By KEVIN WANG, MD
If our urgent-care-as-healthcare culture isn’t killing us, it’s certainly wasting our time and resources.
Consider these facts highlighted by Advanced Medical Reviews, based on various studies:
- U.S. physicians report that more than 20 percent of overall medical care is not needed.
- The Congressional Budget Office recently estimated that up to 30 percent of the costs of medical care delivered in the U.S. pay for tests, procedures, doctor visits, hospital stays, and other services that may not actually improve patient health.
- Unnecessary medical treatment impacts the healthcare industry through decreased physician productivity, increased cost of medical care, and additional work for front office staff and other healthcare professionals.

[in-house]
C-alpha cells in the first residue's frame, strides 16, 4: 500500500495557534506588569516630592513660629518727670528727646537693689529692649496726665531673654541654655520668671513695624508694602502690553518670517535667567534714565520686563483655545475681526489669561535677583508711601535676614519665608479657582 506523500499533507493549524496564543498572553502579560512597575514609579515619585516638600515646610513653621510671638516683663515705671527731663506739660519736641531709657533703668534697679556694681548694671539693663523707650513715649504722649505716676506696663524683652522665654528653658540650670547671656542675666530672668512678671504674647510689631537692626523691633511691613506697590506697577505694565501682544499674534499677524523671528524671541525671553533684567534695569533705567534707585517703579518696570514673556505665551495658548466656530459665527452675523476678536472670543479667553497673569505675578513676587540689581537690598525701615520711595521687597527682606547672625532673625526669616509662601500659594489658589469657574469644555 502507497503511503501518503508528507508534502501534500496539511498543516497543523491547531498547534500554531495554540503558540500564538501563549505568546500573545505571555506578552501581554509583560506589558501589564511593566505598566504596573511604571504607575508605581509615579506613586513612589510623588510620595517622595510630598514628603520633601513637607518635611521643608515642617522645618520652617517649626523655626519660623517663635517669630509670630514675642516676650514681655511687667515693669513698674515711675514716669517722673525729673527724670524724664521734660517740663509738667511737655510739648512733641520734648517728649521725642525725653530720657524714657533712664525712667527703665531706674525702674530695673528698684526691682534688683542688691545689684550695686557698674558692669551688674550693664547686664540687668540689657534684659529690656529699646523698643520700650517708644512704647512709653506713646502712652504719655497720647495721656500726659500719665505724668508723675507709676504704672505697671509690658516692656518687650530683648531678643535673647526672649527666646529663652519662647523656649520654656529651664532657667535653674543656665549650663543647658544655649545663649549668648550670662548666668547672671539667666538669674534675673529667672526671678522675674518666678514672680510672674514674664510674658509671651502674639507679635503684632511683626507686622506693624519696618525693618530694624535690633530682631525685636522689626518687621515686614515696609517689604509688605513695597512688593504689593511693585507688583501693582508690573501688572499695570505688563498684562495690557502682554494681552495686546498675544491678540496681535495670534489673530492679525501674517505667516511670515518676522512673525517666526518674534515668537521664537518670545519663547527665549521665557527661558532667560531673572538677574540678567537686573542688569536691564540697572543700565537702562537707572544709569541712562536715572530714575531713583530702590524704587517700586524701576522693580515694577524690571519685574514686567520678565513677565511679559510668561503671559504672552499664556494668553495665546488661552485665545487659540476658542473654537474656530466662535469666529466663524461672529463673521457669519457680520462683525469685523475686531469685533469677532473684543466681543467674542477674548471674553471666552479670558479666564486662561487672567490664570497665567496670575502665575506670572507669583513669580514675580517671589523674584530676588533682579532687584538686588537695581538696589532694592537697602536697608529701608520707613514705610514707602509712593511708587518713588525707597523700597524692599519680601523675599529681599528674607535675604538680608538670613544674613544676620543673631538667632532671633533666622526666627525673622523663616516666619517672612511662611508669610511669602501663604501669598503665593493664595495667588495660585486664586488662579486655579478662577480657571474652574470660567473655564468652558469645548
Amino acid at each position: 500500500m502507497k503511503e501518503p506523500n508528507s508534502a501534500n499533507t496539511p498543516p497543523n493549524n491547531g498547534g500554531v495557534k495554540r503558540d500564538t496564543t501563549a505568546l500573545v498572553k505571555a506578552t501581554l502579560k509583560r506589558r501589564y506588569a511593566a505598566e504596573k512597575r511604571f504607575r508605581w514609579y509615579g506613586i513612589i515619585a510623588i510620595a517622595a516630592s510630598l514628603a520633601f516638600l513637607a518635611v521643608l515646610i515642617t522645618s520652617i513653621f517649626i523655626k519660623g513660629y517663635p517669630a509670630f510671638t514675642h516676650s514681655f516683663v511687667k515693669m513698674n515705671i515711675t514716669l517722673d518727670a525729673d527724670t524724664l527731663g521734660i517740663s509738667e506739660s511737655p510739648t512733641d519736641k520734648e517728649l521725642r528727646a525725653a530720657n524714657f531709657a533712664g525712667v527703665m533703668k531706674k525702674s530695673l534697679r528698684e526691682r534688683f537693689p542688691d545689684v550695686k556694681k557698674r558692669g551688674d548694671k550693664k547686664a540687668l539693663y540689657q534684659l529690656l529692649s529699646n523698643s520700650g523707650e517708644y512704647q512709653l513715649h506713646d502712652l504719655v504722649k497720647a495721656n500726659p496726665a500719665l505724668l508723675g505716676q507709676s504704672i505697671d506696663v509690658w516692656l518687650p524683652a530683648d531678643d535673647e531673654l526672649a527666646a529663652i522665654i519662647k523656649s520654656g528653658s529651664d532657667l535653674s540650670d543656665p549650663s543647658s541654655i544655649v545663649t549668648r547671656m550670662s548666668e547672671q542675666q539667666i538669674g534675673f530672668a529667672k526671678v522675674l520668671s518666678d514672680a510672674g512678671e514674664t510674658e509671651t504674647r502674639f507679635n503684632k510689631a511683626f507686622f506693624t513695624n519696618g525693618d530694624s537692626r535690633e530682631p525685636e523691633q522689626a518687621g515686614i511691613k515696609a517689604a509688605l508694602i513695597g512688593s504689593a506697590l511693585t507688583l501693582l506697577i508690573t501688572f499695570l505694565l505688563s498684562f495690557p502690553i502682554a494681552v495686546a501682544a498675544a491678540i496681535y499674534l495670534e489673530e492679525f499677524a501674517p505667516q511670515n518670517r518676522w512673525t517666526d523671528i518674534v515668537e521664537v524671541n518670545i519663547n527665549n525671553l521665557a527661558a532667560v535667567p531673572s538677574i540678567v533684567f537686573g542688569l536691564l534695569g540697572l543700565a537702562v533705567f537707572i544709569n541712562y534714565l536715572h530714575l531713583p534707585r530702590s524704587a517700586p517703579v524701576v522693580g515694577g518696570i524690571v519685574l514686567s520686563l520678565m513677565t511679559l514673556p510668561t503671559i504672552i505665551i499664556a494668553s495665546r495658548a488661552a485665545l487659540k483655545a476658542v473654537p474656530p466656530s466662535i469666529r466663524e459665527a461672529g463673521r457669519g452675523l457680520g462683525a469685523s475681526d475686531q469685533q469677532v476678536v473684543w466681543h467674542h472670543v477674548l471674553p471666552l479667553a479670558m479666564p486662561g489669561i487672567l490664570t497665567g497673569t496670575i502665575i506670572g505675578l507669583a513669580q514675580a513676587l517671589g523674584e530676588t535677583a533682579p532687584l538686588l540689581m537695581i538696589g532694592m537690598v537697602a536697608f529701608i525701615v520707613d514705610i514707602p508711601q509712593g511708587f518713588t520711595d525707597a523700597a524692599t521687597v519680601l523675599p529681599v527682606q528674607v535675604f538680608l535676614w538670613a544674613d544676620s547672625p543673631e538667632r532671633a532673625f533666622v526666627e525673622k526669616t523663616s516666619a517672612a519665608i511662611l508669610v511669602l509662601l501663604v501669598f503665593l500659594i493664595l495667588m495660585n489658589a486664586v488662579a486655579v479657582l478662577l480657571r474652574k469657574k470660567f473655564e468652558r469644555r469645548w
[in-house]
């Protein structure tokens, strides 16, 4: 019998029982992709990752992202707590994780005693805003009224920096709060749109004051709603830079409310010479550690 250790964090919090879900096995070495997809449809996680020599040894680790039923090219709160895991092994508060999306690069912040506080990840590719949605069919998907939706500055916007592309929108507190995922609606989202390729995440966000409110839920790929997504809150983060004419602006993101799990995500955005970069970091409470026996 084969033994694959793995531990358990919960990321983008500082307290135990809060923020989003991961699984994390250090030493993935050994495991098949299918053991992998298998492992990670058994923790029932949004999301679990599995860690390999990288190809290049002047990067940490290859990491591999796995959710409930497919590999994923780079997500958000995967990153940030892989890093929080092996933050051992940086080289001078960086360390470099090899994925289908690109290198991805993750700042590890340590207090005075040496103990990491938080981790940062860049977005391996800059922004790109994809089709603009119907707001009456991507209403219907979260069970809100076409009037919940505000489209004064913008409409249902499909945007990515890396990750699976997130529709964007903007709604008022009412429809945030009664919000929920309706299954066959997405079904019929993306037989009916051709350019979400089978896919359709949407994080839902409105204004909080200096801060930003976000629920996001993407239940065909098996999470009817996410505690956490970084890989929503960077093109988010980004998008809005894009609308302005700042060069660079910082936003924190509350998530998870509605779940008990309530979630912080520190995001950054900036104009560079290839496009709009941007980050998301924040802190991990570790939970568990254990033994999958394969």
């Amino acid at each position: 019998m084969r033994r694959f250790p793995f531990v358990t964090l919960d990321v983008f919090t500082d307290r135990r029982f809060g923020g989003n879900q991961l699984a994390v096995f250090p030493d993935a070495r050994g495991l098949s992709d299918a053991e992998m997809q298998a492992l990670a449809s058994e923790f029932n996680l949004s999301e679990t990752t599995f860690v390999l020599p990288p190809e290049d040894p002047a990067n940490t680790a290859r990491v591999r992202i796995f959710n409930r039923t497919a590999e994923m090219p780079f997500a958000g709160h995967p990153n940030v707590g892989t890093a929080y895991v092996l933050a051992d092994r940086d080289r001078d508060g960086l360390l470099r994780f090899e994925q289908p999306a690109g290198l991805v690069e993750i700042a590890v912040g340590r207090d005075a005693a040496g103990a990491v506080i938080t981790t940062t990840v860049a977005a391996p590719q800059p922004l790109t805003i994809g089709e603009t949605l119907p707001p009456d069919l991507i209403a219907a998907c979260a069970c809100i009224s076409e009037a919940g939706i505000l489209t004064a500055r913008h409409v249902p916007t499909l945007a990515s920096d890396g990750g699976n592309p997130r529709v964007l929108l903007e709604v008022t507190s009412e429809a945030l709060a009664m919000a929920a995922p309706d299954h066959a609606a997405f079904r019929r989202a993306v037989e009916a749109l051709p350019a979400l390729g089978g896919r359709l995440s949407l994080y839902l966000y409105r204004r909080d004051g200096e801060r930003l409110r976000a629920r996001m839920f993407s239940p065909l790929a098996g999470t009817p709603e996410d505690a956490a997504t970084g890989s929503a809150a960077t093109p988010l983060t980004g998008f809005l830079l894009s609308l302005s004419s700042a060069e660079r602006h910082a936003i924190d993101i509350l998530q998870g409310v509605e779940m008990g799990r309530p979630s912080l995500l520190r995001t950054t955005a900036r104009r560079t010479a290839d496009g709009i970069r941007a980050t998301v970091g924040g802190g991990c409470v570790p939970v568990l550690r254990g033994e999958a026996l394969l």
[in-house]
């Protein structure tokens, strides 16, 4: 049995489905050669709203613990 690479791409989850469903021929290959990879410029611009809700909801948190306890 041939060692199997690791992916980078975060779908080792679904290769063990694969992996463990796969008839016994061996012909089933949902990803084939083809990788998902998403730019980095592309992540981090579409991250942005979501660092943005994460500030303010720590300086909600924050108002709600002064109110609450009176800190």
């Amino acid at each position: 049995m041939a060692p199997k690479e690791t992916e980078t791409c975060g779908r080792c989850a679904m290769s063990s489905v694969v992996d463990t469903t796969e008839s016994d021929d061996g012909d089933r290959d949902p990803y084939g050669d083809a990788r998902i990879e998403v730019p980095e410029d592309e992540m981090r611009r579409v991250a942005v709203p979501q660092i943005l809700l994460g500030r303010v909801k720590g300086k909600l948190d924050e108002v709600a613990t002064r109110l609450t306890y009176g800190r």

Most of today’s primary care is, in retail terms, a loss leader — a well-oiled doorway to the wildly expensive sick care system. For decades, practitioners have been forced into production factories, seeing as many patients, ordering as many tests, and sending as many referrals as possible to specialists. Patients, likewise, have avoided going in for regular visits for fear of the price tag attached, often waiting until they’re in such bad shape that urgent (and much more expensive) care is necessary.
The system as it stands isn’t delivering primary care in a way that serves patients, providers, employers, or insurers as well as it could. To improve health at individual and population levels, the system needs to be disrupted. Primary care needs to play a much larger role in healthcare, and it needs to be delivered in a way that doesn’t make patients feel isolated, neglected, or dismissed.
Luckily, primary care is making a comeback — the kind that doesn’t just treat symptoms, but sees trust, engagement, and behavior change as a path to health.Continue reading…